74
**Rigor/Relevance Framework Did Students Get it Right?**

Rational Answer Right Questions RIGOR High A B Right Answer Right Procedure Low Low High RELEVANCE

75
**R/R and Assessment Suggestions.....**

Determine the level of Rigor and Relevance on state tests. Develop your tests to parallel state tests when preparing for them. Use performance assessment when you want Quadrant D achievement Keep level of assessment consistent with expectation for performance. Let students know assessment in advance

76
**Ways to Increase Rigor/Relevance**

Design Gold Seal Lesson - culminate w/ performance Modify existing lesson - add high RR performance (adapt Gold Seal Lesson) change assessments change strategies Interdisciplinary instruction Integrate academics in CTE and Arts

77
Creating Gold Seal Lessons

78
Gold Seal Lessons

79
**Steps in Gold Seal Lessons**

Start with a focus of unit (grade, course, topics, title) Identify the Student Learning Brainstorm the Student Work Create Performance Task Create Assessment Build Rest of Lesson Add Procedures to Performance Prepare Student Materials Link to Standards/Essential Skills

80
Starbucks Scenario. Starbucks® is contemplating a viral marketing strategy and has hired your digital design company to conceptualize and develop a design solution to effectively promote the Starbucks® brand. Having been briefed by the client ,your team brainstormed various design concepts and decided to develop an animation sequence. Description. Working as a member of a design team, you are to develop a 20 to 30 second animation sequence using After Effects®. Additionally, you are to develop a design proposal that explains your solution. Subsequently, your team presents its solution to the client.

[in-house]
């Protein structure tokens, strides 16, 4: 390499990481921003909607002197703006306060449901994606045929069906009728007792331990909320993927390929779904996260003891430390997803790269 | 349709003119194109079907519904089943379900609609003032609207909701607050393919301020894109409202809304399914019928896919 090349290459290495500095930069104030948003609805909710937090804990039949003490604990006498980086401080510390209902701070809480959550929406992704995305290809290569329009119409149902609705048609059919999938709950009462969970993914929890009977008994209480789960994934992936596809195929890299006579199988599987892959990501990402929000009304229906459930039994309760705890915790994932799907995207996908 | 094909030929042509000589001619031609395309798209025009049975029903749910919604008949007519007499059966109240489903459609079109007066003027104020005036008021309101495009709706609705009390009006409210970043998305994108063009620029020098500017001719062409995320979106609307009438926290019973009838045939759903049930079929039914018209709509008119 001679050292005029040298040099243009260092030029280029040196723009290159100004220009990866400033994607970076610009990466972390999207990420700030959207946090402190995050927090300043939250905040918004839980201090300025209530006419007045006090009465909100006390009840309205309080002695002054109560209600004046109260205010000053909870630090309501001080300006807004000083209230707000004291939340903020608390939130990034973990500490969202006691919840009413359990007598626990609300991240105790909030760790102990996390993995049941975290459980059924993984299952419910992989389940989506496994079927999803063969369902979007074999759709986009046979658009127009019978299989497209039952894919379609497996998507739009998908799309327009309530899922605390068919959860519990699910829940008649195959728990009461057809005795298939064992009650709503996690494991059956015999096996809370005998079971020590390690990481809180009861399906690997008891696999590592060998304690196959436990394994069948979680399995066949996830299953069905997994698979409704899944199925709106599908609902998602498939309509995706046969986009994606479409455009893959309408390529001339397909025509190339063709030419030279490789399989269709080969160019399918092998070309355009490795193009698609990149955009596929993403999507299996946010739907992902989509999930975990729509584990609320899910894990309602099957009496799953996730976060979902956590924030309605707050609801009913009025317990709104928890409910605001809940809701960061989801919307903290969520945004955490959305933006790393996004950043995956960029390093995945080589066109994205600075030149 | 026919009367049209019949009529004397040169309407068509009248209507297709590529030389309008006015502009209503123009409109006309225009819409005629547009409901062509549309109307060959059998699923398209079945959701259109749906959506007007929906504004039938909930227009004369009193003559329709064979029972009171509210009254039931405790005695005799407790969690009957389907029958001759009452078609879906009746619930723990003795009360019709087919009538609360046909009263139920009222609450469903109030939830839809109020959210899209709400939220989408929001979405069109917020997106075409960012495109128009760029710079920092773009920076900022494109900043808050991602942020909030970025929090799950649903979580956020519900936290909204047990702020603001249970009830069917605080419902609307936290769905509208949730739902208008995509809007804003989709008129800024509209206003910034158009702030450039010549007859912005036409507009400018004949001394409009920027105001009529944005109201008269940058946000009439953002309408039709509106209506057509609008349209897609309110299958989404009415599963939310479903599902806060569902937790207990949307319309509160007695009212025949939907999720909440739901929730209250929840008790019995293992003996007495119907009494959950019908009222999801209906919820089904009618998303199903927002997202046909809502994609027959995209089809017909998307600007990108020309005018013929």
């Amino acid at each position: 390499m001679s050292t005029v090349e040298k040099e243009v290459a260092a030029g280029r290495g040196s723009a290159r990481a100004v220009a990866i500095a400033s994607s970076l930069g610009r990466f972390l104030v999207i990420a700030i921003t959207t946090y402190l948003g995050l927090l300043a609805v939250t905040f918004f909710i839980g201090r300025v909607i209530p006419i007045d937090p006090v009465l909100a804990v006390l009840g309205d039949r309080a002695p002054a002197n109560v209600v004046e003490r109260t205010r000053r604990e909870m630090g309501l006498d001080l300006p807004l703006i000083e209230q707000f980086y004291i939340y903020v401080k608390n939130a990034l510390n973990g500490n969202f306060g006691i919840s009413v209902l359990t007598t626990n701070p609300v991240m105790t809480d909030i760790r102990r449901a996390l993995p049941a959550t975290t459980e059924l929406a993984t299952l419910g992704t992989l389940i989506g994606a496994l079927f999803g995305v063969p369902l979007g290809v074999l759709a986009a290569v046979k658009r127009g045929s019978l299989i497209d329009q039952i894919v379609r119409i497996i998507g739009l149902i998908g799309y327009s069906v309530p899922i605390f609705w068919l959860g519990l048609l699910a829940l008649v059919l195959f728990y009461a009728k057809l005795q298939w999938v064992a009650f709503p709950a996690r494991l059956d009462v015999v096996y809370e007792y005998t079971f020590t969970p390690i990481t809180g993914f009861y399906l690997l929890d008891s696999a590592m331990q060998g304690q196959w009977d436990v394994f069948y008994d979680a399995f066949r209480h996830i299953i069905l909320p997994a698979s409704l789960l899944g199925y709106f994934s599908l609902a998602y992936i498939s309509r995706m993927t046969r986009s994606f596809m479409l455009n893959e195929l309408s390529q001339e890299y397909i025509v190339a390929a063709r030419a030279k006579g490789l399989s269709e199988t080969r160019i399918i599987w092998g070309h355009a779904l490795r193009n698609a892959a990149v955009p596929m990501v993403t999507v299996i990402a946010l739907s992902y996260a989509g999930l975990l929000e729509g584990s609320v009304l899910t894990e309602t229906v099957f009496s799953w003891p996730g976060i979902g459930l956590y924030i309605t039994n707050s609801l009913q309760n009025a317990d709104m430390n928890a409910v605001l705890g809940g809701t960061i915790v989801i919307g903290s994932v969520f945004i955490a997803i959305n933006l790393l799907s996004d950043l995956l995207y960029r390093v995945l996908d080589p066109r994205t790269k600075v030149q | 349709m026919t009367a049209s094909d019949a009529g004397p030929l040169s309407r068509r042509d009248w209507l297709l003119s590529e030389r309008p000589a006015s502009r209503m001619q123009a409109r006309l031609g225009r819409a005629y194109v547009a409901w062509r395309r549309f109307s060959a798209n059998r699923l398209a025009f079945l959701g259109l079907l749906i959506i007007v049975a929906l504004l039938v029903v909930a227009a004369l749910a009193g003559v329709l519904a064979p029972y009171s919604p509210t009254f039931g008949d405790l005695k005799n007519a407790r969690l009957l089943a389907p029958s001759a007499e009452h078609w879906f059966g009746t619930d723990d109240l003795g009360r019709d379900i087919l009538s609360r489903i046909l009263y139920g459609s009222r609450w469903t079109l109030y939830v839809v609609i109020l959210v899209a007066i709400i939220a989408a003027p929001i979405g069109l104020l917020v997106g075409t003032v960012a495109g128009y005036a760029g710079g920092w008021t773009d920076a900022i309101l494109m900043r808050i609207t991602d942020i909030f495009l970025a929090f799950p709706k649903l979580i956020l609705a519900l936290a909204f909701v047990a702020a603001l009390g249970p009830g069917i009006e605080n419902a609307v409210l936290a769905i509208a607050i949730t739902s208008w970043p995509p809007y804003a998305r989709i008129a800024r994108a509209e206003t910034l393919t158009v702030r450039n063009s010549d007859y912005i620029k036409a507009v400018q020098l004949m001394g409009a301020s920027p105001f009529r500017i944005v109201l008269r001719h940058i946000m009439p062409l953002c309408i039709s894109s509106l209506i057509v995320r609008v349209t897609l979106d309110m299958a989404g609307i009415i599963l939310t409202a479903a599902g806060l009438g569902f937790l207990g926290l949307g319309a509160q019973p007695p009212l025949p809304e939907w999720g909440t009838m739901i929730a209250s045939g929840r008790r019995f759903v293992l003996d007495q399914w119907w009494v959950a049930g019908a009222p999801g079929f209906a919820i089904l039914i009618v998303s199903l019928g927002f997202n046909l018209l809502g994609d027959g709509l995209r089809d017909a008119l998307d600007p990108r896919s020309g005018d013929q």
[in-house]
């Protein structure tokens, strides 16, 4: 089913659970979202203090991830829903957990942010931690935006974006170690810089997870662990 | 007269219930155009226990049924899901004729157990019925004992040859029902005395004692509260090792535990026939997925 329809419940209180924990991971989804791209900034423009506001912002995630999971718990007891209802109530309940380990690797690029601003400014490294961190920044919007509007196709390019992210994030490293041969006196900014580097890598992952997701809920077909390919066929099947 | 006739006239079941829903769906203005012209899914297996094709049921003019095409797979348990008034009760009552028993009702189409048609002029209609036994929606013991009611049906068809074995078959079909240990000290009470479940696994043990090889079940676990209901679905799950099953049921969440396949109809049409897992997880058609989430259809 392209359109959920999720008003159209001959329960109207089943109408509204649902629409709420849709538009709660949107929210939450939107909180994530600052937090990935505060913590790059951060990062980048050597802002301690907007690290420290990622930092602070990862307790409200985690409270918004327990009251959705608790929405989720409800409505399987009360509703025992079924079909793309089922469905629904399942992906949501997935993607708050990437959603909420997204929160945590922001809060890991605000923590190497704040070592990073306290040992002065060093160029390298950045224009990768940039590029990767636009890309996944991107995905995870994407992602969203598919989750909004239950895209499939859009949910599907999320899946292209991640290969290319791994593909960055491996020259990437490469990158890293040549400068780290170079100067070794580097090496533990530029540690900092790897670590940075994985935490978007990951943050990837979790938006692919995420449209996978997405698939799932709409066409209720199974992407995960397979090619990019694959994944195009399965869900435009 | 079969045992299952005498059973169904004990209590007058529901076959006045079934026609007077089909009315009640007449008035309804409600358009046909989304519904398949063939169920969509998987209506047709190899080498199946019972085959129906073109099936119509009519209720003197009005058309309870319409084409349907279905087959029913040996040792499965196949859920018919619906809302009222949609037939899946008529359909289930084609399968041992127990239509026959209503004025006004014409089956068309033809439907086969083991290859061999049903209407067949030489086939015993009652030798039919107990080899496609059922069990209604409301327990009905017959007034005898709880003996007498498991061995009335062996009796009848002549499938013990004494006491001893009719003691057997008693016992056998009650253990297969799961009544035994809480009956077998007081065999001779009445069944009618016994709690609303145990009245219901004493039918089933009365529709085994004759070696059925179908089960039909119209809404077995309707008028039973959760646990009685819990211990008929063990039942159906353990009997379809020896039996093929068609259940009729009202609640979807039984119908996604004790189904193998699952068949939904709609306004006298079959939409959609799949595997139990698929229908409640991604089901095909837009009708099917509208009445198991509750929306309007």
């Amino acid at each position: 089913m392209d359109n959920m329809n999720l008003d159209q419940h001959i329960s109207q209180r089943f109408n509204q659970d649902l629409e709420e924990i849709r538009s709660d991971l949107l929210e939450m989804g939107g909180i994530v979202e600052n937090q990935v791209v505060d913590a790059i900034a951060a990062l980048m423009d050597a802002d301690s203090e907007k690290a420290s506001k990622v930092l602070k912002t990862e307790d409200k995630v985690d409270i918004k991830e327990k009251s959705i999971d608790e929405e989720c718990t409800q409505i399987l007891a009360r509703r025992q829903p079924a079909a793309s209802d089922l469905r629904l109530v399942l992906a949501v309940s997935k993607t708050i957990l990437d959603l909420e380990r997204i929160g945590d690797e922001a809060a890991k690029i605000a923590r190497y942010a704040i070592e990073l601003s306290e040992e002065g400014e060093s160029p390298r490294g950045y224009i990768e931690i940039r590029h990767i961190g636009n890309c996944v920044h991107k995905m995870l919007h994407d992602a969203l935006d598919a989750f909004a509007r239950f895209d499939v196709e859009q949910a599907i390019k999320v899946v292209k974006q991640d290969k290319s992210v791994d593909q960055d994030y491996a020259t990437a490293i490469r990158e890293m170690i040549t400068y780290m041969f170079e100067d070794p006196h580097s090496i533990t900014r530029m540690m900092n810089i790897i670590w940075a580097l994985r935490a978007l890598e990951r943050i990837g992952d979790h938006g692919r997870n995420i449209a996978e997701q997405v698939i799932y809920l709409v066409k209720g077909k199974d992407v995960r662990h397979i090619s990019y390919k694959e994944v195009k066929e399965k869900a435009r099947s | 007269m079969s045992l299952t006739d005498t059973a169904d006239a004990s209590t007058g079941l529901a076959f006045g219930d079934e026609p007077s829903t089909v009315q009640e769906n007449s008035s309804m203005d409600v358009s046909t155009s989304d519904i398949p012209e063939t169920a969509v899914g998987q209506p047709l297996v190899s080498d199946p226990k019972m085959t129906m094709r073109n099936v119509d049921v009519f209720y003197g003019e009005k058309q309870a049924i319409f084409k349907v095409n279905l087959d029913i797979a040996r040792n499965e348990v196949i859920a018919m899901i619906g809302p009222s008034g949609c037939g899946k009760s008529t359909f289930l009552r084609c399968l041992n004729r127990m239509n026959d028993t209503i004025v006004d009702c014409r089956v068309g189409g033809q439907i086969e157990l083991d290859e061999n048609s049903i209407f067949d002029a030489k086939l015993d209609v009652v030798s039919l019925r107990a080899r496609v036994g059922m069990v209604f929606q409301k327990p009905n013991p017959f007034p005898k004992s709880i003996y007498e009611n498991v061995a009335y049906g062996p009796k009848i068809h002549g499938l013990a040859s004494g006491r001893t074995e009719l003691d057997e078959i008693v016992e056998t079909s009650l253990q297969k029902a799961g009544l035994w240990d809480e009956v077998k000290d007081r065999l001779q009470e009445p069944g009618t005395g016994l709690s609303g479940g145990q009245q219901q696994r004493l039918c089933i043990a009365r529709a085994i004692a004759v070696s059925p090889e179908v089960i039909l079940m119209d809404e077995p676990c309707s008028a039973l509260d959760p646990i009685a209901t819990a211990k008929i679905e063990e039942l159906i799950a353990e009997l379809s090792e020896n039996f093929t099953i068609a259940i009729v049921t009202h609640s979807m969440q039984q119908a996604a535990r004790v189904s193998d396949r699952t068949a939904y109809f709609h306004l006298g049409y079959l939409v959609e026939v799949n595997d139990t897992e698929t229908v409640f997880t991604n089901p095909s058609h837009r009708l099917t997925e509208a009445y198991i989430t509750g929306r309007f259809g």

85
**Sources of Gold Seal Lessons**

Publications Original K lessons K-8 or lessons each Subject specific - 30 lessons Curriculum Matrix - samples Successful Practices Network 1800 and growing Gold Seal Lesson Service

87
**Rigor/Relevance Framework Quiz Which Quadrant is labeled as**

High Rigor and High Relevance? This quadrant also leads to greater student engagement and learning retention. A B C D

88
**Effects of Rigor/Relevance Framework**

Simple, versatile and powerful Something new that builds on what teachers know Inclusive Shift focus to Student Learning Avoids defending current practice Framework for selecting strategies and assessments Agenda for collaboration Natural build 88

89
**Questions and Answers with Al**

This is the end of the presentation portion. Submit questions at this time and stay on to hear the answers. If you are logging off, thank you for attending and we will you with follow-up information. For more information

90
**Thank you for attending! www.LeaderEd.com**

Rigor, Relevance and Relationships Workshops, On-going training, Train-the-trainer Keynote Speakers Model Schools Conference Resource Kits and Handbooks (518) |

91
**19th Annual Model Schools Conference**

June 26-29, Nashville Showcasing the nation’s most successful practices for improving student achievement and growth!

92
**Leadership Academy Building Leadership Capacity January 28 - 30, 2011**

San Diego Quadrant D Leaders are Focused on Learning Flexible Analytical Passionate & Motivational Communicative

Similar presentations

OK

International Center for Leadership in Education Dr. Willard R. Daggett Why Should We Consider School Reform? April 11, 2008.

International Center for Leadership in Education Dr. Willard R. Daggett Why Should We Consider School Reform? April 11, 2008.

© 2018 SlidePlayer.com Inc.

All rights reserved.

To make this website work, we log user data and share it with processors. To use this website, you must agree to our Privacy Policy, including cookie policy.

Ads by Google